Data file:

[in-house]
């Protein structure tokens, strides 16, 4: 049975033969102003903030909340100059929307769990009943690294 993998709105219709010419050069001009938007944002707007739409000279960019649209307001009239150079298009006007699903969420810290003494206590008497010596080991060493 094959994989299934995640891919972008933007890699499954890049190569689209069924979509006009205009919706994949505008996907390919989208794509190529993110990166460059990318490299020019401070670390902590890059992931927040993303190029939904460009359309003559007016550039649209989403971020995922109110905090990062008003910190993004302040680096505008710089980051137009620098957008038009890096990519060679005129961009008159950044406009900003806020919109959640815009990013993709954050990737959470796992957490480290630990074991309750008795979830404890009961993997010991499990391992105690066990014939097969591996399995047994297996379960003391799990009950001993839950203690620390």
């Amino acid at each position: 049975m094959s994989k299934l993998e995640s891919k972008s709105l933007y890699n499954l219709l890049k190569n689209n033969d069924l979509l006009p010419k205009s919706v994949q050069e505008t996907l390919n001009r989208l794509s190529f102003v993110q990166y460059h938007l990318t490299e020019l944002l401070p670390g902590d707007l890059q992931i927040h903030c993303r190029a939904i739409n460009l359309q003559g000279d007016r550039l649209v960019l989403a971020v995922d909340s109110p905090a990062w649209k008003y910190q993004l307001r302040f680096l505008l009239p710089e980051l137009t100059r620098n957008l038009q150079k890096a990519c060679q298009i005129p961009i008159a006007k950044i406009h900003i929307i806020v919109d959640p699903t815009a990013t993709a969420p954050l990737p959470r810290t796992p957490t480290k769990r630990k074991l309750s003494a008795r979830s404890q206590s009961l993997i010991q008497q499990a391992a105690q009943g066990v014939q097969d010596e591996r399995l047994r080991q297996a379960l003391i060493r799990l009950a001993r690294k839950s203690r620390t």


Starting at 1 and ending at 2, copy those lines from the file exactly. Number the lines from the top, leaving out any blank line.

[in-house]
């Protein structure tokens, strides 16, 4: 049975033969102003903030909340100059929307769990009943690294 993998709105219709010419050069001009938007944002707007739409000279960019649209307001009239150079298009006007699903969420810290003494206590008497010596080991060493 094959994989299934995640891919972008933007890699499954890049190569689209069924979509006009205009919706994949505008996907390919989208794509190529993110990166460059990318490299020019401070670390902590890059992931927040993303190029939904460009359309003559007016550039649209989403971020995922109110905090990062008003910190993004302040680096505008710089980051137009620098957008038009890096990519060679005129961009008159950044406009900003806020919109959640815009990013993709954050990737959470796992957490480290630990074991309750008795979830404890009961993997010991499990391992105690066990014939097969591996399995047994297996379960003391799990009950001993839950203690620390």